- When ready to sous vide, pour out any salty liquid that collected in the bag with the turkey breasts. (No need to rinse).
- Tie the dried herbs together with butcher’s twine (this is called a bouquet garni) and place in the bag with the turkey breasts, along with white wine and turkey stock.
- Seal and cook the turkey breast in a sous vide water bath until internal meat temperature reaches 145 degrees F, then cook for 20 additional minutes to kill any bacteria. Assuming your turkey breast halves are about three pounds each, the timing will be about three and one half hours to reach 145 degrees F.
- Remove breasts from bags, reserve liquid and add to the thick gravy made earlier.
- Coat breasts with butter, salt and pepper and roast in a hot oven to brown the skin.
- Let sit for ten minutes then carve and serve with gravy.
Frequently Asked Questions
- Can I make Sous Vide Turkey Breast ahead of time? Yes! Part of the appeal of sous vide is to prepare foods in advance, then reheat in the sous vide and keep hot until needed. For a quicker reheat, thickly slice the cooked breasts and place the slices into a vacuum sealed bag, squeeze out the air and place in the Sous Vide to reheat.
- How do I store leftovers? Store leftovers refrigerated for up to two to three days.
- How do I reheat leftovers? Sous Vide would be the best way to reheat and maintain the moisture of the turkey, however for a quick reheat, simmer a sauté pan with a little stock or gravy or microwave individual portions the same way.
- Can I freeze? You can if the cooked meat is sealed in a vacuum bag with all air squeezed out. Thaw, and reheat in the Sous Vide bath to maintain the moisture and texture of the meat.
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1 whole turkey, 18-20 pounds
2 tablespoons kosher salt
1 tablespoon black pepper
1 tablespoon poultry seasoning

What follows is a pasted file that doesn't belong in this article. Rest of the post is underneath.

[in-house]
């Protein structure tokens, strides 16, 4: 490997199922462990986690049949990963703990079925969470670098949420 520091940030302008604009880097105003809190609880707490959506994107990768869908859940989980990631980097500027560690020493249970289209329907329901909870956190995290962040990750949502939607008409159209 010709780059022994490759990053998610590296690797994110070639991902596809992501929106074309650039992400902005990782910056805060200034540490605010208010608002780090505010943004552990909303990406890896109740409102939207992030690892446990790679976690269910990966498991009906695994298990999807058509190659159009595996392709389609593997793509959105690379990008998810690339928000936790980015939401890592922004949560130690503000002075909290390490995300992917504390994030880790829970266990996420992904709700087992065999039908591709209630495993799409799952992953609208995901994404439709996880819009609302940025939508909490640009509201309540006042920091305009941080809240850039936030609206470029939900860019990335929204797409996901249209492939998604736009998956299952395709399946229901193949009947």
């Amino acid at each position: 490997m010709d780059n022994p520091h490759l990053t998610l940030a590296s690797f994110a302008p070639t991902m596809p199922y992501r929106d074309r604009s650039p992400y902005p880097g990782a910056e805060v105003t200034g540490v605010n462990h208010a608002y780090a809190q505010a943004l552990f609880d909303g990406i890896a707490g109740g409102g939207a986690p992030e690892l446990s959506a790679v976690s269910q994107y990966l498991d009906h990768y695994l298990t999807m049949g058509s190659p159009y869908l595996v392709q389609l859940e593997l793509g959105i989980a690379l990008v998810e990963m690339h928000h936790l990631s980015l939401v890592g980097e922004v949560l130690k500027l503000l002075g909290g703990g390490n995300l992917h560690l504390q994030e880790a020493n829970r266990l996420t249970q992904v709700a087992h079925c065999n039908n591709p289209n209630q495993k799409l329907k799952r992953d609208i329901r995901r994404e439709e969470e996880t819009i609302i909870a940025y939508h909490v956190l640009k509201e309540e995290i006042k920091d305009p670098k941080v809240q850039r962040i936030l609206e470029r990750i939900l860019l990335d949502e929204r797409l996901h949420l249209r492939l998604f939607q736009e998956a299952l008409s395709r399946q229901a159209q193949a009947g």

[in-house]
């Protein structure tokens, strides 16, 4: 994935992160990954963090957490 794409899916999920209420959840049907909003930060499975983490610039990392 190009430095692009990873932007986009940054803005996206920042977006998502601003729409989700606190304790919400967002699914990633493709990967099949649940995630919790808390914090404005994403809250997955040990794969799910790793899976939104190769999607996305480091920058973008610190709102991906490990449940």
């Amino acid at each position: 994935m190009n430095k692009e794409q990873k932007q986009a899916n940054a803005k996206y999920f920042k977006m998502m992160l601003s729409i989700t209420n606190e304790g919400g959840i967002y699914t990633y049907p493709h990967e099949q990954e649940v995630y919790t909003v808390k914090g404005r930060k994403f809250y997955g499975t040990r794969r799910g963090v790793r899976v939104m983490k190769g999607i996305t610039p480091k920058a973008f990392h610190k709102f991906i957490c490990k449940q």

1/4 cup brown sugar
4 large sprigs fresh rosemary
8 large sage leaves
8 parsley sprigs with stems
4 stems of fresh thyme
1/2 cup white wine
2 cups turkey stock (see below)
Legs, thighs, wings, neck and carcass after removing two breast halves
2 medium carrots, coarsely cut up
1 large onion, coarsely cut up
2 stalks celery, coarsely cut up
2 whole garlic cloves, smashed
1/2 bunch fresh parsley, with stems
1 1/2 teaspoons black whole peppercorns
1 1/2 teaspoons kosher salt
3 bay leaves
Enough water to cover the ingredients in a large pot
2 tablespoons turkey fat from making the stock
3 tablespoons butter
1/2 cup all-purpose flour
1 quart turkey stock
1/4 teaspoon gravy color, such as Kitchen Bouquet
Additional salt and pepper if needed
2 tablespoons butter to crisp the turkey skin
Salt and pepper to flavor turkey skin
- Cut alongside both leg and thighs and remove from the turkey. As you carve, bend them back and you will see where the end of the thigh bone rotates. Once you find that joint, just cut right through.
- Do the same for both wings, removing where the joint meets the body.
- Tip breast down and with a large sharp knife, separating the backbone from the breast and ribs. There are a few ways to do this, best to go online and follow videos if you have never done this.